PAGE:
Secrets of a Scandalous Marriage Online - Valerie Bowman
The Tower of London, December 1816
The large metal door to her cell scraped open and Kate closed her eyes. She stepped forward, summoned from one cold dank cell into another. She had a visitor. Her first since she’d been taken to the gaol.
She opened her eyes. The harsh winter light filtered through the only window in the antechamber. The yeoman warder wore a blank expression on his face. He and the other guards always gave her the benefit of respect due her title. Whether they liked it or not.
The guard stepped aside, revealing the room’s other occupant. Interesting. Her visitor was a man. She narrowed her eyes on him. Who was he and what did he want with her? He stood with his straight back to her. He was tall, that much she could discern. Tall and cloaked in shadows.
The smell of mold and decay, rife in the Tower, made her stomach clench. The unforgiving winter wind whipped through the stonework, raising gooseflesh across her arms. She shivered and clutched her shawl more tightly around her shoulders.
“Ye ’ave ten minutes an’ not a moment more,” the gaoler announced before wrenching open the door and clanging it shut behind him as he left. The loud scrape and subsequent clank sealed Kate and the stranger in the small room together. She took a step back. A small rickety table rested between them. She was glad for that bit of separation at least. Whoever the man was, his clothing marked him a gentleman. He had better behave like one.
The tall man turned to greet her. He doffed his hat, but she still couldn’t make out his face. He wore a dark gray wool overcoat of considerable expense. A stray beam of sunlight floated through the dirty air, let in by the one small window nestled in the stone wall across from them.
He executed a perfect bow. “Your grace?”
Kate cringed. Oh, how she detested that title. “Bowing to a prisoner?” she asked in a voice containing a bit of irony. “Aren’t you a gentleman?”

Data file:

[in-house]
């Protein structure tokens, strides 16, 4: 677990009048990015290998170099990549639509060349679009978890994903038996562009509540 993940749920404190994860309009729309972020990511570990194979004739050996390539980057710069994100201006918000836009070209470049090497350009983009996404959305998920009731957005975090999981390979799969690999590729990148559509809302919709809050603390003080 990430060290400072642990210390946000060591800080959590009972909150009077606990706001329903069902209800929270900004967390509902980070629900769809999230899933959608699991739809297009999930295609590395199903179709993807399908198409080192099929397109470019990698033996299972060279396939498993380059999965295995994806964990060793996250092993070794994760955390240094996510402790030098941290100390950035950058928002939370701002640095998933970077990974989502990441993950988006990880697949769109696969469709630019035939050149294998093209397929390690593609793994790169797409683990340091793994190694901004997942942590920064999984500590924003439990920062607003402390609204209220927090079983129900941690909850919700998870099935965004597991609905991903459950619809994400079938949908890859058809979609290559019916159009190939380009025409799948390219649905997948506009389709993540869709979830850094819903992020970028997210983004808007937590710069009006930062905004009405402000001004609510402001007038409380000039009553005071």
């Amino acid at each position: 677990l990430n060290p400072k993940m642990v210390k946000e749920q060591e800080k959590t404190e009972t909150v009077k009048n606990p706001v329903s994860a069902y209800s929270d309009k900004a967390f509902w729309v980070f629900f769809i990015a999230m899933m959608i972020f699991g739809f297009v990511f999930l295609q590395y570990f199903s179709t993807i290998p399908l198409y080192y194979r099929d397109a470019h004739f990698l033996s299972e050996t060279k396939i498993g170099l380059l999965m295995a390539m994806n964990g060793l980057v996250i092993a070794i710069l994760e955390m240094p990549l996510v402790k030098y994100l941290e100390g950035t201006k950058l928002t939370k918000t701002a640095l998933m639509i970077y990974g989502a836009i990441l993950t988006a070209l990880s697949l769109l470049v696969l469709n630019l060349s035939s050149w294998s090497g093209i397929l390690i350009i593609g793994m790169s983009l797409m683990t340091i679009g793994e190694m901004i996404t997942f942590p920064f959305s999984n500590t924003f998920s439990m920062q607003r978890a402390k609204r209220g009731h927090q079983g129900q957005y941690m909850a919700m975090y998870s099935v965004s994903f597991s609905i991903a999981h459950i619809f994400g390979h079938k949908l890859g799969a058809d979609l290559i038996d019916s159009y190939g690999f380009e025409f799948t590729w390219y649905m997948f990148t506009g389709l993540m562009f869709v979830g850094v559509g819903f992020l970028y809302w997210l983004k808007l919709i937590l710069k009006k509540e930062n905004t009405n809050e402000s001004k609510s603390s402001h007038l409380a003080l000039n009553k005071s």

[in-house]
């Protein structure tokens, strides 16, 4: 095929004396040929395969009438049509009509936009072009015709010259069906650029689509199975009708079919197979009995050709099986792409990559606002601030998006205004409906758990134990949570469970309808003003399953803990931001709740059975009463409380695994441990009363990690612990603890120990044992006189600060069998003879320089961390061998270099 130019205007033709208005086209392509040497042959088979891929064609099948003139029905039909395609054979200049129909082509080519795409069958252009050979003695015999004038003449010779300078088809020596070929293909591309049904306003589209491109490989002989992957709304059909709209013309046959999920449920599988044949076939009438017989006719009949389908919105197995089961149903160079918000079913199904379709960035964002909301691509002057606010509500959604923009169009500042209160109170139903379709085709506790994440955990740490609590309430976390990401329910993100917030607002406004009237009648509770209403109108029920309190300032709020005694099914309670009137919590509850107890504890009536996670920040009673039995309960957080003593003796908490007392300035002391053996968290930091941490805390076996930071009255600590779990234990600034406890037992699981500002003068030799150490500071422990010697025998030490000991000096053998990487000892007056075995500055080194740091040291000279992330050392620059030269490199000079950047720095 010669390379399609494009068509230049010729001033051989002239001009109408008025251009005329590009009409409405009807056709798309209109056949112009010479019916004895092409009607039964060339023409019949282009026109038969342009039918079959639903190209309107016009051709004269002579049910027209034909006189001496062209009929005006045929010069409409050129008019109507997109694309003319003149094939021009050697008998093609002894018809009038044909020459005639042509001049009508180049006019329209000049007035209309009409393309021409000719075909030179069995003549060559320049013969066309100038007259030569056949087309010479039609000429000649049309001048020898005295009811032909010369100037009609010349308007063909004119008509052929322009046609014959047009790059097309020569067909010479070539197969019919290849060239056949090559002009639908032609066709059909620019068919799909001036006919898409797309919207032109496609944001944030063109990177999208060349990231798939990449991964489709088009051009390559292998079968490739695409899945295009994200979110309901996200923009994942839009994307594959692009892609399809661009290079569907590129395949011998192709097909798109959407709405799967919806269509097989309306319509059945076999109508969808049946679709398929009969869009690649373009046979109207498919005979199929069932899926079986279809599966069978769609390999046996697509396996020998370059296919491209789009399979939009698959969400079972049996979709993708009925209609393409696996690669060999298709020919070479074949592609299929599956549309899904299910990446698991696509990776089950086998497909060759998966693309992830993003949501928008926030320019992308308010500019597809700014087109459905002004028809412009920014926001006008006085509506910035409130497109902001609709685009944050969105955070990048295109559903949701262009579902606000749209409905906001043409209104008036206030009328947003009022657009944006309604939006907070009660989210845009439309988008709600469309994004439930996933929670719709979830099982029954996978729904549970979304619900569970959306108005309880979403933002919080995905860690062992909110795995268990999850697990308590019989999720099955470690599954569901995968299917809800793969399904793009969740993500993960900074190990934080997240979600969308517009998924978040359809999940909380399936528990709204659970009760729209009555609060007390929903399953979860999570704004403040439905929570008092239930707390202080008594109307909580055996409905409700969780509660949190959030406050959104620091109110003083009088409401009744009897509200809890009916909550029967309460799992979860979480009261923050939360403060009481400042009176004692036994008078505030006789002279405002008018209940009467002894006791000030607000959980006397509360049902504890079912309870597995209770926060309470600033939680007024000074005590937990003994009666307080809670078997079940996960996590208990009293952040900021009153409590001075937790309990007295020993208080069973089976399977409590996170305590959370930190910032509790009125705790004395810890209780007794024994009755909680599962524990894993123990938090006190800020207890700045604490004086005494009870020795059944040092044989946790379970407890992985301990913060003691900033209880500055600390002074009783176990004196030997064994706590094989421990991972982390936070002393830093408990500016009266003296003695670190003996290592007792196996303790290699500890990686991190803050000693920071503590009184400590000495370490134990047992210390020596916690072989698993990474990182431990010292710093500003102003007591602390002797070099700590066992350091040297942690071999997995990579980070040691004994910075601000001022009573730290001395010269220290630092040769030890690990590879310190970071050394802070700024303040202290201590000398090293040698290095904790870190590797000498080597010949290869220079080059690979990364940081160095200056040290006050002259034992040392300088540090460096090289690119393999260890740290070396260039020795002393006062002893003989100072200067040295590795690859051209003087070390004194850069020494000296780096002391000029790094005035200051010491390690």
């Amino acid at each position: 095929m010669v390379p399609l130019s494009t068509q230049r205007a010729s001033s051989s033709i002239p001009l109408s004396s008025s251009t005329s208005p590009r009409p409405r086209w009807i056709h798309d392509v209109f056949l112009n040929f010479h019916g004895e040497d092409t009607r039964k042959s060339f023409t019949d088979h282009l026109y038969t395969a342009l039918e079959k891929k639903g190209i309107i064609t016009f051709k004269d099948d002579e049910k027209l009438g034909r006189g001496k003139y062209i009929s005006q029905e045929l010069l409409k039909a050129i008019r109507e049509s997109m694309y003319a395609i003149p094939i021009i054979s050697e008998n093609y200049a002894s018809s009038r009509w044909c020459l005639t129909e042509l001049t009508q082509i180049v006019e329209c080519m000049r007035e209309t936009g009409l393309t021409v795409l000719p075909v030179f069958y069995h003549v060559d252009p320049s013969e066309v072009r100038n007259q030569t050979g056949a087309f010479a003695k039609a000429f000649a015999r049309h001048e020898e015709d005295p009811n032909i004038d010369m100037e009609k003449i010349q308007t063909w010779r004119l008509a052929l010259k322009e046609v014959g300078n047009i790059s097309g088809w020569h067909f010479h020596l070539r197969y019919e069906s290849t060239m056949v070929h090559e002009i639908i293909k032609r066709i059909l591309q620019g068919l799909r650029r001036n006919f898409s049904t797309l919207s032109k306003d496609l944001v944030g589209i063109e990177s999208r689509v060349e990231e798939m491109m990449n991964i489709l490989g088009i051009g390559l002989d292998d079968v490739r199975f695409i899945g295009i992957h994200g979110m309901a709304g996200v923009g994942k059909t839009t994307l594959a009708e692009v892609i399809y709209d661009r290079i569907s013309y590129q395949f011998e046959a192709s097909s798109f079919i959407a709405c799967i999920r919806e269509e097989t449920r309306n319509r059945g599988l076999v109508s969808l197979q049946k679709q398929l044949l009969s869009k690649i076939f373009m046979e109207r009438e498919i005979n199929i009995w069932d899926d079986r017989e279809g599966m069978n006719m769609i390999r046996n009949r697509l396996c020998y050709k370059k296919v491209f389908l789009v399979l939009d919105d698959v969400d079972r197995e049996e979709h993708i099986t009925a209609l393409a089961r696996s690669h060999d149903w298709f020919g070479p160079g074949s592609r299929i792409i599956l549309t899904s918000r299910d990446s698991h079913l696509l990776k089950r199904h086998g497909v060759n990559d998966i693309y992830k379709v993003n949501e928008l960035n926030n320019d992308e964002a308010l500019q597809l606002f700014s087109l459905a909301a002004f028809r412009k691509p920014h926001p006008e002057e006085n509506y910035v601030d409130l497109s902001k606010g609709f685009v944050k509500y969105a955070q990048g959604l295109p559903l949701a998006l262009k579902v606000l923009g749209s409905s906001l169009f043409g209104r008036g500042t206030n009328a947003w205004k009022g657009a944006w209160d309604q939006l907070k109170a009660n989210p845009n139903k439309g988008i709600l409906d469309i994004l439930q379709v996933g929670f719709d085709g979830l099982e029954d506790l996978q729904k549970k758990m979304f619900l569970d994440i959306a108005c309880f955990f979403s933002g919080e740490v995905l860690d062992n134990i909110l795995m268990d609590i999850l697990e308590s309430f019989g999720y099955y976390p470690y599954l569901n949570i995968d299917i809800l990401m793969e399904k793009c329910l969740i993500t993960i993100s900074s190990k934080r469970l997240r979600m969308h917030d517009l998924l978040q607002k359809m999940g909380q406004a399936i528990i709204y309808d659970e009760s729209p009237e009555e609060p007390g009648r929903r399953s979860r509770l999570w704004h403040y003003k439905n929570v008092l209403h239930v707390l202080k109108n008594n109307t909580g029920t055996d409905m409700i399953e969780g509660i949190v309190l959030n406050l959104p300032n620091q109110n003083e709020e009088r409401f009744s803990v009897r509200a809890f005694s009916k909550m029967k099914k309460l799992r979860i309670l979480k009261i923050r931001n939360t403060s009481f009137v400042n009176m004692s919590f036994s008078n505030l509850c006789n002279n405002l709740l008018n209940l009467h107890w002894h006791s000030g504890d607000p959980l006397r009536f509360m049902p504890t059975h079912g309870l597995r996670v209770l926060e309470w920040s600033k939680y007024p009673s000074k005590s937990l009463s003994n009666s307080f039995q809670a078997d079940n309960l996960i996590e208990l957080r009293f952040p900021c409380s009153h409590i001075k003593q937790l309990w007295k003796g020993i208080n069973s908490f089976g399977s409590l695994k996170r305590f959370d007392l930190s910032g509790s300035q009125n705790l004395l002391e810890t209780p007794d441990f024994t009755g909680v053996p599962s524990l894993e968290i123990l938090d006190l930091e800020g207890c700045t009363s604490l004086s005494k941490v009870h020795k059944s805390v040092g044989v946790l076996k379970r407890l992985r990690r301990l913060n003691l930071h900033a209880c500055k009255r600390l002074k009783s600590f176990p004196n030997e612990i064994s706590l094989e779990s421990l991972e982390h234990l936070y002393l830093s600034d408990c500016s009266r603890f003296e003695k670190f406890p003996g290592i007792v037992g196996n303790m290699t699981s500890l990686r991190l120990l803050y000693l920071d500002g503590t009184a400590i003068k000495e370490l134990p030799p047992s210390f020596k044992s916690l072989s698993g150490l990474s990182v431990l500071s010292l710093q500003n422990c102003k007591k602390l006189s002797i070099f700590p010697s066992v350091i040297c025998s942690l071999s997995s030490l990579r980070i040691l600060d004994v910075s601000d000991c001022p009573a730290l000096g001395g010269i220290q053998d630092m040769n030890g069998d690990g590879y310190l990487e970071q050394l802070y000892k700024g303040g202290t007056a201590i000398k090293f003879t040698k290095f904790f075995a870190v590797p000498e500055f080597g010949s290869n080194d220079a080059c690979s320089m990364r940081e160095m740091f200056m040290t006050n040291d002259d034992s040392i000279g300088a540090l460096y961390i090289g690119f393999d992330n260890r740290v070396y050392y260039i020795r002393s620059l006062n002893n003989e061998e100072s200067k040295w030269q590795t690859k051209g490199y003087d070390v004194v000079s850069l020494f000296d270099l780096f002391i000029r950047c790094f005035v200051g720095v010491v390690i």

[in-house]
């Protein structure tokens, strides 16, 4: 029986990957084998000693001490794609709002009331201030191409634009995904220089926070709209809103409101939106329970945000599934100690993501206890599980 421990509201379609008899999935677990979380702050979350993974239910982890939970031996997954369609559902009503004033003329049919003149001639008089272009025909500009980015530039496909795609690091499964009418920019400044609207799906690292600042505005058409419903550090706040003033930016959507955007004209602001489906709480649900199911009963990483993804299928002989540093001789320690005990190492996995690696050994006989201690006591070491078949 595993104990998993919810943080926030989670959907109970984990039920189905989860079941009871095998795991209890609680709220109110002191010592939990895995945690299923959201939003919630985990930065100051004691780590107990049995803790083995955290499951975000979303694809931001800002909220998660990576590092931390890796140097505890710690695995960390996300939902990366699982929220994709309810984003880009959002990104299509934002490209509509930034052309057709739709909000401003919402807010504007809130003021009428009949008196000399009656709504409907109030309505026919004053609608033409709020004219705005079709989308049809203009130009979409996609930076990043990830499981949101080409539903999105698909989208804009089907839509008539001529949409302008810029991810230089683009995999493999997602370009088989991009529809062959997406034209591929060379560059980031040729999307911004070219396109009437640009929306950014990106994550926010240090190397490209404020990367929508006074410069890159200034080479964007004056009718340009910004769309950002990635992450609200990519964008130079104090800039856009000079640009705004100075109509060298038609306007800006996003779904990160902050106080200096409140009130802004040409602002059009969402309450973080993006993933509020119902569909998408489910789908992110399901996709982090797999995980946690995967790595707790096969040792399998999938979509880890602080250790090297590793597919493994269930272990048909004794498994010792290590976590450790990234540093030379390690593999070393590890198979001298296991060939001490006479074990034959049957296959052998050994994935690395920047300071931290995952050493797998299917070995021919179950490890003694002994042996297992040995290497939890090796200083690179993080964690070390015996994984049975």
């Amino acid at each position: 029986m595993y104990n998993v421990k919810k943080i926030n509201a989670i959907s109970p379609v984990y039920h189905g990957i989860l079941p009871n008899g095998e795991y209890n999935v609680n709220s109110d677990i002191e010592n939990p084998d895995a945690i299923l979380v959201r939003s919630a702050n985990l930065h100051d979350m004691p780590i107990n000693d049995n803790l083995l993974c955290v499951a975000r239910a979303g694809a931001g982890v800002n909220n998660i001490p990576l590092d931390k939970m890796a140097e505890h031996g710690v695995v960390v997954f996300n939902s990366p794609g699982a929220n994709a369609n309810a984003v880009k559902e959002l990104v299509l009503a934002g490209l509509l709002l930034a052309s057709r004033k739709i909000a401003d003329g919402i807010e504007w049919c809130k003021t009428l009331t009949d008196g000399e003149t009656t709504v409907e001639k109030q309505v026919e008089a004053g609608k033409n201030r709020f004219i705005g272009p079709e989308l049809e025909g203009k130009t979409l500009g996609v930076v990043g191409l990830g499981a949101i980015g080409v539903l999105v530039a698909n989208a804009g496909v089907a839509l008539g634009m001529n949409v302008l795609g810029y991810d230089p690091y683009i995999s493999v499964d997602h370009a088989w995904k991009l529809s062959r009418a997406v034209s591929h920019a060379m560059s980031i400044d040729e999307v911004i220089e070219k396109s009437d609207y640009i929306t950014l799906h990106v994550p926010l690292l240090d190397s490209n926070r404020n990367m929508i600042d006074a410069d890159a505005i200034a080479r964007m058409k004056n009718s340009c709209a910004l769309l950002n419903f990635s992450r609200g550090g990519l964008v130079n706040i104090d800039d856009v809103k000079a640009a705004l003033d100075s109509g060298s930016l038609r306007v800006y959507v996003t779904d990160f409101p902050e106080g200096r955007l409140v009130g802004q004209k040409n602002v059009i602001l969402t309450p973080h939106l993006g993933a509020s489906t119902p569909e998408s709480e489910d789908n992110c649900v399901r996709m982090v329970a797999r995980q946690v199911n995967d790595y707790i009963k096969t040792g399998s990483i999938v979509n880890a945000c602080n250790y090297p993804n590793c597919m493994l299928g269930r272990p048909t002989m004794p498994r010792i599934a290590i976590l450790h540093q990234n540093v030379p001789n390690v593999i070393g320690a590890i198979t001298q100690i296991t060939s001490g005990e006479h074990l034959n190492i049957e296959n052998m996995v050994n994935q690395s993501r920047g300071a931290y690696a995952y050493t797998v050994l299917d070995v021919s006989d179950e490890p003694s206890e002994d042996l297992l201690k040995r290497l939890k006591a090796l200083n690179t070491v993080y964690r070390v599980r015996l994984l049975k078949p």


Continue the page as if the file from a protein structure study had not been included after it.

He smiled and a set of perfectly white teeth flashed in the darkness. “You’re still a duchess, your grace.”
She pushed the hood from her head and took a tentative step forward. The stranger’s eyes flared for a moment and he sucked in his breath.
Kate’s stomach clenched. No doubt she looked a fright. She hadn’t bathed in days and could only imagine her own smell. Her hair, normally piled properly atop her head, was a mass of tangled red curls around her shoulders. She might be grimy and in trouble, but she wasn’t broken. And she refused to let the stranger see that his reaction affected her. She pushed up her chin and eyed him warily.
He stepped forward then, into the light, and Kate narrowed her eyes on his face, rapidly assessing every detail. She didn’t know him. But whoever he was, the man was handsome. Devastatingly so. Perhaps in his early thirties, he had dark brown cropped hair, a perfectly straight nose, a square jaw. But his eyes were what truly captivated. Hazel in color, nearly green, assessing, knowing, intelligent eyes. They stole her breath. Her gaze moved lower to where the faintest hint of a smile rested upon expertly molded male lips.
“Do you know who I am?” His voice splintered the quiet cold like a hammer hitting ice.
She regarded him with a steady stare. “Are you a barrister? Come for my defense?”
The man furrowed his brow. “You haven’t yet been given access to a barrister?”
She straightened her shoulders. “I’ve been … waiting.”
The stranger’s captivating eyes regarded her calmly. “From what I understand, you’ve been in gaol for weeks. I find it difficult to believe a lady of your station has not yet met with a barrister.”
She lifted her chin. “Be that as it may, I have not.”
“I’m sorry to disappoint you, your grace, but no, I am no barrister.”
“Not a barrister? Then who are you and why have you come to visit me? Please don’t tell me it’s merely to see the spectacle of a duchess accused of murder.”
His gaze remained pinned to her face, his eyes still assessing, wary. “I am here to assist you, your grace.”
“Assist me?” she scoffed, stepping forward to get a closer look at the man. “I rather doubt that. Assist yourself perhaps. Tell me, how much did you bribe the gaoler to let you see the infamous duchess who shot her husband?”
The stranger arched a brow. “Did you? Murder your husband?”
She clenched her jaw.